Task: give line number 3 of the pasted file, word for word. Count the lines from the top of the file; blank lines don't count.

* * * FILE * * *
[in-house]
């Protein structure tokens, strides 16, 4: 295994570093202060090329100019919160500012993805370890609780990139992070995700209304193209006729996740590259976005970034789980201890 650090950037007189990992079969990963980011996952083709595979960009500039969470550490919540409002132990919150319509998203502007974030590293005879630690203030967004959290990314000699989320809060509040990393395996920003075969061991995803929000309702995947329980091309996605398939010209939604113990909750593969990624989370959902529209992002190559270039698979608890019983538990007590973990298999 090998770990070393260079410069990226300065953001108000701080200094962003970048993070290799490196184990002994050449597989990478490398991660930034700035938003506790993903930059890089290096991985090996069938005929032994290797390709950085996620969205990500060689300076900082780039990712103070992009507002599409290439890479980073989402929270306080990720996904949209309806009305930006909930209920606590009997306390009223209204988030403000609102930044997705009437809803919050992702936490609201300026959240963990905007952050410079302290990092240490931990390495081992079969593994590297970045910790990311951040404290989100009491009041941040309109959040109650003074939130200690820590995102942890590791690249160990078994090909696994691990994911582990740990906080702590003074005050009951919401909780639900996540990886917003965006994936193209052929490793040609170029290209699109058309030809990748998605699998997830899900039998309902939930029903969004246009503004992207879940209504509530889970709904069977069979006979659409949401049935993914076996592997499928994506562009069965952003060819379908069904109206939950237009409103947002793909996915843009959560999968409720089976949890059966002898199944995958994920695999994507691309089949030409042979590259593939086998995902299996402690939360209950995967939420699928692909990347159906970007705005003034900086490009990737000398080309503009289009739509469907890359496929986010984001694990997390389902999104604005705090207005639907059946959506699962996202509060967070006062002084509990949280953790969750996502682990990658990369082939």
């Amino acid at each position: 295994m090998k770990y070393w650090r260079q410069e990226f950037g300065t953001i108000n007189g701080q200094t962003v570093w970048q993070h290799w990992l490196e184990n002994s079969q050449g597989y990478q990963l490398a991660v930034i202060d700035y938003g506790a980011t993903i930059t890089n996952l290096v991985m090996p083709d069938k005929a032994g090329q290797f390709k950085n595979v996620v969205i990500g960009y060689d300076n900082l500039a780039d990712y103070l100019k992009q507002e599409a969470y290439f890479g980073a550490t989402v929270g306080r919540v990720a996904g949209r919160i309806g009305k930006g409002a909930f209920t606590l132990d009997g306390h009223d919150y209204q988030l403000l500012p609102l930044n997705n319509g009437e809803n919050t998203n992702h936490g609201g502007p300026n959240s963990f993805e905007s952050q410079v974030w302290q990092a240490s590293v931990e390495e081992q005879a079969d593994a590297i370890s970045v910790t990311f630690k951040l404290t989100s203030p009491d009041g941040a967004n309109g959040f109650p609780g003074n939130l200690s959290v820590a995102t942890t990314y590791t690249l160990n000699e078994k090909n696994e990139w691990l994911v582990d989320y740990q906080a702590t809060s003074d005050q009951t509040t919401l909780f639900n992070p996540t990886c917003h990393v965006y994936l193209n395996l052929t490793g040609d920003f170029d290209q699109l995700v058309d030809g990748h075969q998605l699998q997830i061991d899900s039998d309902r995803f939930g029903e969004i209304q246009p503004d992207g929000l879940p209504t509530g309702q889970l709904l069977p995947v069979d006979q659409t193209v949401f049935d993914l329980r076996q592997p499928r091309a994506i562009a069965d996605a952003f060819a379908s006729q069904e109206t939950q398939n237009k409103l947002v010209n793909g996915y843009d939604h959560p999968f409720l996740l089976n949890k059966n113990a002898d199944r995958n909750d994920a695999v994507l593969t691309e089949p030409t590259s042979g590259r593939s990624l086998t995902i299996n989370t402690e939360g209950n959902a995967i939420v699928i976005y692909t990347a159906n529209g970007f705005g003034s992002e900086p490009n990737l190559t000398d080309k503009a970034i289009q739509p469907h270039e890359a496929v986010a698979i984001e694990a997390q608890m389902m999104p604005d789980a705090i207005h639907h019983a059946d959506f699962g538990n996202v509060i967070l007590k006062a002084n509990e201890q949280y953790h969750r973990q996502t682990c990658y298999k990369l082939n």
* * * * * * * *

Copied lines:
């Amino acid at each position: 295994m090998k770990y070393w650090r260079q410069e990226f950037g300065t953001i108000n007189g701080q200094t962003v570093w970048q993070h290799w990992l490196e184990n002994s079969q050449g597989y990478q990963l490398a991660v930034i202060d700035y938003g506790a980011t993903i930059t890089n996952l290096v991985m090996p083709d069938k005929a032994g090329q290797f390709k950085n595979v996620v969205i990500g960009y060689d300076n900082l500039a780039d990712y103070l100019k992009q507002e599409a969470y290439f890479g980073a550490t989402v929270g306080r919540v990720a996904g949209r919160i309806g009305k930006g409002a909930f209920t606590l132990d009997g306390h009223d919150y209204q988030l403000l500012p609102l930044n997705n319509g009437e809803n919050t998203n992702h936490g609201g502007p300026n959240s963990f993805e905007s952050q410079v974030w302290q990092a240490s590293v931990e390495e081992q005879a079969d593994a590297i370890s970045v910790t990311f630690k951040l404290t989100s203030p009491d009041g941040a967004n309109g959040f109650p609780g003074n939130l200690s959290v820590a995102t942890t990314y590791t690249l160990n000699e078994k090909n696994e990139w691990l994911v582990d989320y740990q906080a702590t809060s003074d005050q009951t509040t919401l909780f639900n992070p996540t990886c917003h990393v965006y994936l193209n395996l052929t490793g040609d920003f170029d290209q699109l995700v058309d030809g990748h075969q998605l699998q997830i061991d899900s039998d309902r995803f939930g029903e969004i209304q246009p503004d992207g929000l879940p209504t509530g309702q889970l709904l069977p995947v069979d006979q659409t193209v949401f049935d993914l329980r076996q592997p499928r091309a994506i562009a069965d996605a952003f060819a379908s006729q069904e109206t939950q398939n237009k409103l947002v010209n793909g996915y843009d939604h959560p999968f409720l996740l089976n949890k059966n113990a002898d199944r995958n909750d994920a695999v994507l593969t691309e089949p030409t590259s042979g590259r593939s990624l086998t995902i299996n989370t402690e939360g209950n959902a995967i939420v699928i976005y692909t990347a159906n529209g970007f705005g003034s992002e900086p490009n990737l190559t000398d080309k503009a970034i289009q739509p469907h270039e890359a496929v986010a698979i984001e694990a997390q608890m389902m999104p604005d789980a705090i207005h639907h019983a059946d959506f699962g538990n996202v509060i967070l007590k006062a002084n509990e201890q949280y953790h969750r973990q996502t682990c990658y298999k990369l082939n």